Russia will learn on Friday if its track and field athletes will be allowed to compete at the Rio de Janeiro Olympics, as more damning evidence of doping irregularities pour in.
The latest World Anti-Doping Agency report on the obstruction of drug-testing in Russia came shortly before the sport’s governing body, the IAAF, meets in Vienna to decide whether to admit Russia’s athletes to the Olympics.
Russia’s track and field athletes have been suspended from international competition since November, after a report by an independent WADA panel alleged a widespread, state-backed doping system.
Russia has insisted that it has abided by all international requests to clean up its program and that its athletes should be allowed to compete in Rio.
Even if the IAAF decides not to lift the ban completely, it could consider a compromise that allows individual Russian athletes to go to Rio if they have not been implicated in doping and have demonstrated they are clean.
The International Olympic Committee has scheduled a summit of sports leaders next Tuesday to consider “the difficult decision between collective responsibility and individual justice.”
If Russia’s athletes are banned from Rio, it would be the first time such a large number of athletes from one country are prevented from competing at the Olympics because of doping. Russia would normally enter a team of around 200 track athletes for the games.
Bulgarian weightlifters have already been banned from Rio by the international federation because of doping, but their number is small compared to the Russian track team.
Two-time Olympic pole vault champion Yelena Isinbayeva is among the Russian athletes hoping to compete in Rio. She has threatened to go to court on human rights grounds if excluded from the games. Other cases could end up in the Court of Arbitration for Sport.
“The fraud of dishonest people should not jeopardize the careers of the other innocent fellow athletes and throw a stand on our country’s reputation,” a group of 13 Russian Olympic athletes said in an open letter to IOC President Thomas Bach.
Many athlete groups outside Russia have called on the IAAF to take a hard line, citing a loss of faith in the entire drug-testing system.
U.S. Anti-Doping Agency CEO Travis Tygart has been among the most outspoken officials demanding the Russians be kept out.
“The games are at their best when there is universal inclusion, but that inclusion can’t come at the expense of clean athletes,” Tygart said. “It’s why we have stood with a broad coalition of those who value clean sport in the position that Russian track and field should not be allowed to participate in the games.”
Former WADA president Dick Pound, whose report led to Russia’s suspension, said he saw little reason for the ban to be lifted.
“I don’t think it’s an easy case to make that all should be forgiven,” he told The Associated Press. “A lot of credibility is at stake for the Russians, the IAAF and the IOC. If you’re convinced it’s a state administered system, your athletes have to pay the price for that. There is no reason athletes around the world should be put at risk. If it’s tough love, it’s tough love.”
The IAAF council, chaired by IAAF President Sebastian Coe, will make its decision after receiving a recommendation from a five-person task force, headed by Norway’s Rune Andersen, that has been monitoring Russia’s reform efforts.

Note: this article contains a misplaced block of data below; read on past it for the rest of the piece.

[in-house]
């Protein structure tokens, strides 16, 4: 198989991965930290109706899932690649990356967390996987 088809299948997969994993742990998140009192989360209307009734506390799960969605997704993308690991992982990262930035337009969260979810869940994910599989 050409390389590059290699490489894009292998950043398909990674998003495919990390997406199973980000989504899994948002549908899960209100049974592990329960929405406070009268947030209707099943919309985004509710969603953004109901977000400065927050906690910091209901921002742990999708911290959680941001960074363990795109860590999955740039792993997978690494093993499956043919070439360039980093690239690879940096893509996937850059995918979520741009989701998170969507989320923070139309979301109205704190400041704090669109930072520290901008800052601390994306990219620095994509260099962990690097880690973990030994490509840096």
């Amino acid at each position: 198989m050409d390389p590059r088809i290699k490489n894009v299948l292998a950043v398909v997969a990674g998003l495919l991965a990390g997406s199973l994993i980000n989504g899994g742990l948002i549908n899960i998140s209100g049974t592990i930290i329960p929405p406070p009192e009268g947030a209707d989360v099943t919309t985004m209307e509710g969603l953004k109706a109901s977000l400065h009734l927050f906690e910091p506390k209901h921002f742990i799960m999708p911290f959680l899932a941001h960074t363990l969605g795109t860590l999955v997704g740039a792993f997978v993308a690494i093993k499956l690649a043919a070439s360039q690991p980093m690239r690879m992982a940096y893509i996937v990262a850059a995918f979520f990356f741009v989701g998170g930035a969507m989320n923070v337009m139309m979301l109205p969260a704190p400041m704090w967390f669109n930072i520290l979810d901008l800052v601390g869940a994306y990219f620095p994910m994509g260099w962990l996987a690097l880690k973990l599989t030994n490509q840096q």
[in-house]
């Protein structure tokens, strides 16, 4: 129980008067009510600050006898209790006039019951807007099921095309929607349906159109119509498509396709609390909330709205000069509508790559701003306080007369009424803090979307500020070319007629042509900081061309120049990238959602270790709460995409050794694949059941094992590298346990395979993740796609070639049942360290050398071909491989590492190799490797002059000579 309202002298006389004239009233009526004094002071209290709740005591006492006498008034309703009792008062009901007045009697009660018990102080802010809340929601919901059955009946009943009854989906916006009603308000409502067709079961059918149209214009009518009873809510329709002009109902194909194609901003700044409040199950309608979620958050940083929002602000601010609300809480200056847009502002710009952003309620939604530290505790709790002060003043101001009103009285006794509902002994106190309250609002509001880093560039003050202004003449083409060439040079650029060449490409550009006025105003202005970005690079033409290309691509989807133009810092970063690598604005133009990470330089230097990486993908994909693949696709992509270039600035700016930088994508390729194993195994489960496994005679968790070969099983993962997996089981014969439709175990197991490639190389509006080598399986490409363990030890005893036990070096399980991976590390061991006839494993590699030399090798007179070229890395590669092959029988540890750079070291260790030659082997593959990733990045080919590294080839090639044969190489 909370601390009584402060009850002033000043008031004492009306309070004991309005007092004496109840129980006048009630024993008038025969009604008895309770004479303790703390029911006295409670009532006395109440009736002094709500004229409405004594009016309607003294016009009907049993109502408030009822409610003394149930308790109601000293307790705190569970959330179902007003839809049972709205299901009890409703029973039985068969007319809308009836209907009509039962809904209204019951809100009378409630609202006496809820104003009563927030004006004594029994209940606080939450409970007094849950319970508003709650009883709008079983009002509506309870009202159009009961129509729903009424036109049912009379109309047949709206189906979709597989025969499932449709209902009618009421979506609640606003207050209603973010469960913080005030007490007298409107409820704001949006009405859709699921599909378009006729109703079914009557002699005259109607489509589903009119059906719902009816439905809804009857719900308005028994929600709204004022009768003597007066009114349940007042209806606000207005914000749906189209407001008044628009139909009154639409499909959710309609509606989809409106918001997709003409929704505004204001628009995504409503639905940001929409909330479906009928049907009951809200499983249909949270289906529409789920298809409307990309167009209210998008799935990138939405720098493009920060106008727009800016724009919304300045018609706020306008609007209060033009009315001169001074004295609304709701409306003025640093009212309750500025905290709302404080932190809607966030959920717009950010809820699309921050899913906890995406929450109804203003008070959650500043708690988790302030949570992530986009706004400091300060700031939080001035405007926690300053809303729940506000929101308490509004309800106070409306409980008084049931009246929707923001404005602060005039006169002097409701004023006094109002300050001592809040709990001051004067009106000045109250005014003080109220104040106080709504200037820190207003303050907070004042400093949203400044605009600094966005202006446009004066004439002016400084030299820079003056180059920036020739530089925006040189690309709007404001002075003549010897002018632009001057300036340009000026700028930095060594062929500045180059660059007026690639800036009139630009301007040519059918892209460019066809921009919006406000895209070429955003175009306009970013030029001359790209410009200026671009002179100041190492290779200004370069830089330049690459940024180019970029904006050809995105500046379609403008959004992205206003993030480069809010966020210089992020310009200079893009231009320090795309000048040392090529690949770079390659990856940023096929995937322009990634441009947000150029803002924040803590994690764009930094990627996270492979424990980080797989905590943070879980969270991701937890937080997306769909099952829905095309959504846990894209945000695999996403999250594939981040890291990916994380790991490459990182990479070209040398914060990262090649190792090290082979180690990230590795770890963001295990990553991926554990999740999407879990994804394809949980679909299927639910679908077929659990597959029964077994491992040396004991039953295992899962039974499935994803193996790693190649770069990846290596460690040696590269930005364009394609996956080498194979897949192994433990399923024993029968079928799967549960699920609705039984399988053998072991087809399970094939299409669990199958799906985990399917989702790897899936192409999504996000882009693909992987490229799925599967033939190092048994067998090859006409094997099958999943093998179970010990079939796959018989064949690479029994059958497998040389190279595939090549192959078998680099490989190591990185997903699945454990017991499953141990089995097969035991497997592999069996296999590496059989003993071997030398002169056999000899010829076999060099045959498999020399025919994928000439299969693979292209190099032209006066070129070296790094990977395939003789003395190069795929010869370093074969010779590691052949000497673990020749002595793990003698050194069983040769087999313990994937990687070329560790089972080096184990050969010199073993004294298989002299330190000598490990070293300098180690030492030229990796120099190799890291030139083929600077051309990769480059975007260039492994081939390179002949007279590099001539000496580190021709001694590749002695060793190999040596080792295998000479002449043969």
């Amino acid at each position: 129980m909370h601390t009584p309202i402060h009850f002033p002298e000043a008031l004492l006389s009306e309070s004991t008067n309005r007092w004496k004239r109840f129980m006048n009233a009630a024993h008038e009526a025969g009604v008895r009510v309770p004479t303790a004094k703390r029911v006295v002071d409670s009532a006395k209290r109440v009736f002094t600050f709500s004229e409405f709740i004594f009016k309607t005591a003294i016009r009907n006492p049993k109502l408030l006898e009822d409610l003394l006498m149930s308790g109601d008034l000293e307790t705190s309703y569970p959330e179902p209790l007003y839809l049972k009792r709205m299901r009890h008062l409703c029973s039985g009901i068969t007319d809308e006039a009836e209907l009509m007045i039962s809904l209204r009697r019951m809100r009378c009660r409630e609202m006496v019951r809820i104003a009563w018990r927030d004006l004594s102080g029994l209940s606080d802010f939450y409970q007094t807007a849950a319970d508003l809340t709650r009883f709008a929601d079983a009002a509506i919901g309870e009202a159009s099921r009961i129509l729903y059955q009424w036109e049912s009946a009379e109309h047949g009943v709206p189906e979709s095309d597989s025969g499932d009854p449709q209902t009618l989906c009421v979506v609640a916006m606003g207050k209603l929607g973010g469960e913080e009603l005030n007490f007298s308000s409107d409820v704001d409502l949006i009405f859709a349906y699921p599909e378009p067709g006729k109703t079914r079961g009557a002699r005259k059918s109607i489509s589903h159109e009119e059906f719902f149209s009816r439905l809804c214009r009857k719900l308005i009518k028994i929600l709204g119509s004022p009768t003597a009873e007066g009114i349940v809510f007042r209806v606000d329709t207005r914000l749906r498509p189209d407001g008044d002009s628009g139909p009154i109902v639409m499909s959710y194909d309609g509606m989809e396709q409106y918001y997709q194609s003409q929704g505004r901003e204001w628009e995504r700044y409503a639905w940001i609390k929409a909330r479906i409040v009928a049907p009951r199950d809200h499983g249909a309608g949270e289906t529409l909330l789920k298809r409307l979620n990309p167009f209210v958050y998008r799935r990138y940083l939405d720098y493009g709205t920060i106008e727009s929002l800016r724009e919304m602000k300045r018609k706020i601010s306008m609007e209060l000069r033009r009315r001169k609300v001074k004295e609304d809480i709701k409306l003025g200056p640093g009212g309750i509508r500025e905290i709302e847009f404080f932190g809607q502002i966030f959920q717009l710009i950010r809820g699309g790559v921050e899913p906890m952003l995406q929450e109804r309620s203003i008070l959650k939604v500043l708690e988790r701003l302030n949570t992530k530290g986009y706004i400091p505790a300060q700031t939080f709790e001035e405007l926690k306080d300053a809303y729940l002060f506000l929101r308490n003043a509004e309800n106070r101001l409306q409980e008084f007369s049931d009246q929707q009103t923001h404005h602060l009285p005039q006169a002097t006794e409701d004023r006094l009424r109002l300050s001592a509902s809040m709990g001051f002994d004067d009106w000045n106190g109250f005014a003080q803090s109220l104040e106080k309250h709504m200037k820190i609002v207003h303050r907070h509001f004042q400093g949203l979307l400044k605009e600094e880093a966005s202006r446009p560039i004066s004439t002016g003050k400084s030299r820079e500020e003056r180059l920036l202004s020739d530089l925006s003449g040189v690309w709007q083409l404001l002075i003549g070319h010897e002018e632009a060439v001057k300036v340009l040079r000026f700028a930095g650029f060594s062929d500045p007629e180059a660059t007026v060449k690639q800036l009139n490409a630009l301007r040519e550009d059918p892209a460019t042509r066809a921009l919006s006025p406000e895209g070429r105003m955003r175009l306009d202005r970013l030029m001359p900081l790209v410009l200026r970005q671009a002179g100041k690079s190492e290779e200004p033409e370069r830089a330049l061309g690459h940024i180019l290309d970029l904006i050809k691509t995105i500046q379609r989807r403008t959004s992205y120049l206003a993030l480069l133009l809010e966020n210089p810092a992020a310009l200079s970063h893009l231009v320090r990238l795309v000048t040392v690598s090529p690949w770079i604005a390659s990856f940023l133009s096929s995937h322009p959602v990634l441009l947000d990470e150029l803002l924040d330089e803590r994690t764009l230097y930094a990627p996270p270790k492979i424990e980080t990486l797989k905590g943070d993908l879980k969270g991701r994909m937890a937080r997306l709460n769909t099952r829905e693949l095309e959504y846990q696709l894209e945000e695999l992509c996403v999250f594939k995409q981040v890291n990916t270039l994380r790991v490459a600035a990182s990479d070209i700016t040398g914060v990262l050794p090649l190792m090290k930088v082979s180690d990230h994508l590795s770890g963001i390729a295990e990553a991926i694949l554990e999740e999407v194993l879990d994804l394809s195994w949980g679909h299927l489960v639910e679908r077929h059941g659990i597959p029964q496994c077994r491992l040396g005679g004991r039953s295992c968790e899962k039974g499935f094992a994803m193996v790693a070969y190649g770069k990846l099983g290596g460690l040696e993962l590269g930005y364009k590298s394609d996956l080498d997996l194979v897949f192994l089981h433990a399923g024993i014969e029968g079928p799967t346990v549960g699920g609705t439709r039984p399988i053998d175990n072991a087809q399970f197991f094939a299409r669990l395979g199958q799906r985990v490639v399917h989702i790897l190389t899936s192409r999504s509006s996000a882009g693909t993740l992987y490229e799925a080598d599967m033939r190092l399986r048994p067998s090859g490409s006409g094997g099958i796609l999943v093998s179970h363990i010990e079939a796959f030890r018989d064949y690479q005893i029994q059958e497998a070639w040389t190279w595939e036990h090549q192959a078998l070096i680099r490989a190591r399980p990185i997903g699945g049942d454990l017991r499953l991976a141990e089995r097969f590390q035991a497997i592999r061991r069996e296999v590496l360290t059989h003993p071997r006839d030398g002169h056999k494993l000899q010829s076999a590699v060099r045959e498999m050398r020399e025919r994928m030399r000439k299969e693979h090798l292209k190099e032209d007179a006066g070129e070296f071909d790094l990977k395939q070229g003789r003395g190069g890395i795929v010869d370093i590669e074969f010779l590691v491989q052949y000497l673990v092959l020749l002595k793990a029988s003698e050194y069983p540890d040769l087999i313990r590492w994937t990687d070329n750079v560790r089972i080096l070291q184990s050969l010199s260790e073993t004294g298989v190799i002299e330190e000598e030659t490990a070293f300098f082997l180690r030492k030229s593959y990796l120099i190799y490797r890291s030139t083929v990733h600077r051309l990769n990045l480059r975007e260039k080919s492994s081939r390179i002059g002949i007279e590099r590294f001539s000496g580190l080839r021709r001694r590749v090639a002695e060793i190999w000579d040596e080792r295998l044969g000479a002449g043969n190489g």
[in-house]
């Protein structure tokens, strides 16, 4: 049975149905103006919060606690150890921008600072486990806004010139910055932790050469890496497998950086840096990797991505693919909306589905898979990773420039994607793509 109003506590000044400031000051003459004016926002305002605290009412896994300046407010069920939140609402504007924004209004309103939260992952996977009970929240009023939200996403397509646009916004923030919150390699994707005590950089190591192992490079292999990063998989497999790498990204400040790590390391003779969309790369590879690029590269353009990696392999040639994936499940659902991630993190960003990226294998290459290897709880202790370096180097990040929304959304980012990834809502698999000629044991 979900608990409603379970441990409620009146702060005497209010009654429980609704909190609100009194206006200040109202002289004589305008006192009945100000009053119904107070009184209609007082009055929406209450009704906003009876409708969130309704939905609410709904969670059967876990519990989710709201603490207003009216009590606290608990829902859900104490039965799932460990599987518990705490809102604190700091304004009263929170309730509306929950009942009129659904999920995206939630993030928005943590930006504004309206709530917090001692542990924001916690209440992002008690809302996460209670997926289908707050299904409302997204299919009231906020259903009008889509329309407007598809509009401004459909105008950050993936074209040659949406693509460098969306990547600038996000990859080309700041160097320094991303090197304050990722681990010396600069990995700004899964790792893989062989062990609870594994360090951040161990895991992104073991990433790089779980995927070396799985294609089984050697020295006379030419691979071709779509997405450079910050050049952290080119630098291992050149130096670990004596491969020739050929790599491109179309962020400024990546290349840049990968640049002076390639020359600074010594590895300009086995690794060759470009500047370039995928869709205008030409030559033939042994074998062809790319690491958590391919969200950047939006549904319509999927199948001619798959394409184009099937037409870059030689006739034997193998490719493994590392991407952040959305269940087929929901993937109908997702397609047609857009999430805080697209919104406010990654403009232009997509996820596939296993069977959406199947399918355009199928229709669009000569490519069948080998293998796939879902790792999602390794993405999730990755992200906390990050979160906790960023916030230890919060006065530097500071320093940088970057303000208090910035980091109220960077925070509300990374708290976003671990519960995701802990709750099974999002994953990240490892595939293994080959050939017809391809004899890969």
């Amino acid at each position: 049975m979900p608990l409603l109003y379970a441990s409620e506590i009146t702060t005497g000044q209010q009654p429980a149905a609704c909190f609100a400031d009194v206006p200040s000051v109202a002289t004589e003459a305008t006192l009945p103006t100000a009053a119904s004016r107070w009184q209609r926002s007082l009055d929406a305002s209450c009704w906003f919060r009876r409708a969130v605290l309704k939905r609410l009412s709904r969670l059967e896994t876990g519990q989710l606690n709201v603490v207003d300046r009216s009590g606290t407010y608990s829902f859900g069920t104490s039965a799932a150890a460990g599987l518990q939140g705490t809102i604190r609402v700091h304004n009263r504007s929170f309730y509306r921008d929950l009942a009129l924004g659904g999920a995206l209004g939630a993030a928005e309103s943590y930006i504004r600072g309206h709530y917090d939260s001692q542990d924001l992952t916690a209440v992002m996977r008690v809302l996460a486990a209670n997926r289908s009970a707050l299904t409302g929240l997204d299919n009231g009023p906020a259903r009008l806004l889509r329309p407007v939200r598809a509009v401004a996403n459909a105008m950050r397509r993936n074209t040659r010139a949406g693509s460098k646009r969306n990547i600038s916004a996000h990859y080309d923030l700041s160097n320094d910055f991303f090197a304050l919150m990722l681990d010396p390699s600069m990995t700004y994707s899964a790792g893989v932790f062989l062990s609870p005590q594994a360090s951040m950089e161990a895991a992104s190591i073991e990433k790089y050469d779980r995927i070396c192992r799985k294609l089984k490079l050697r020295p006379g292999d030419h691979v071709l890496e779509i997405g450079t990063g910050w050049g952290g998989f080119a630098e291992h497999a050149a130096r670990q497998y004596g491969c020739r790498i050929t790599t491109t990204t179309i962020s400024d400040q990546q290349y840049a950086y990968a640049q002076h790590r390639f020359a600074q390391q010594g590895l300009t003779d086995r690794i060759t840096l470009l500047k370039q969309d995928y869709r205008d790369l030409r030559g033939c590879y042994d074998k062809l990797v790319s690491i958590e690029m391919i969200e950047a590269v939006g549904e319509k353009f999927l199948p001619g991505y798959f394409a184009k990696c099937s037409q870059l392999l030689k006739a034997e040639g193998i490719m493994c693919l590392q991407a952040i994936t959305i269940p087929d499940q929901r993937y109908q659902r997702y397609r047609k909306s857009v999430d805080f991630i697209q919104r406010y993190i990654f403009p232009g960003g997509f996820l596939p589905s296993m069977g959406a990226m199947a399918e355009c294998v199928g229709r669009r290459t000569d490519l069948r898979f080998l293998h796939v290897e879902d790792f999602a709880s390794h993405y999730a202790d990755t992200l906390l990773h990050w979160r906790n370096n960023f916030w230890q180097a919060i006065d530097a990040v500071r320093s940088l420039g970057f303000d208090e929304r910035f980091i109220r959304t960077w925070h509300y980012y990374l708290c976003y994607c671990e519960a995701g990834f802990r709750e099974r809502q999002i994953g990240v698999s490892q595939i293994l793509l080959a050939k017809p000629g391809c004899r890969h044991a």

“My guess is that Seb and Thomas (Bach) are under considerable pressure to find some kind of formula that lets Russia in, and that opinion among various constituents is very much divided,” Pound said.
A suspension would be a huge blow to Russia’s reputation and aspiration of maintaining its status as a world power in Olympic sports, and would tarnish its image even more as it prepares to host the next soccer World Cup in 2018.
The latest WADA report, issued Wednesday, alleged that Russian athletes and government agencies continued to obstruct and deceive drug testers. It said testers were intimidated by officials from Russia’s FSB security service and that packages containing samples have been tampered with by Russian customs services.
The original WADA report in November came after a documentary by Germany’s ARD broadcaster in December 2014 first spoke of a state-run doping system, based on revelations by Yulia Stepanova, a middle-distance runner who herself was banned for doping in 2013, and her husband Vitaly, a former official in the Russian anti-doping agency.
The IAAF will also rule Friday on a request by Stepanova to be allowed to compete in Rio, though not for Russia.
In May, Grigory Rodchenkov, the former head of the Moscow drug-testing lab now living in Los Angeles, revealed details of Russian doping in an interview with the New York Times. Rodchenkov said he personally switched tainted urine samples for clean ones at the doping lab used for the 2014 Sochi Winter Games, with help from people he believed to be officers of the Russian security services.
Russia has dismissed Rodchenkov’s account, with the sports ministry saying that Rodchenkov was fired from the anti-doping lab in Moscow when authorities found out that he “was cheating the anti-doping community.”
Meanwhile, the IOC has reported 55 positive findings in retesting of stored samples from the 2008 Beijing Games and 2012 London Olympics. The Russian Olympic Committee has said 22 of the cases involved Russian athletes, including medalists.
AP Sports Writers Stephen Wilson in London and AP National Writer Eddie Pells in Denver contributed to this report.
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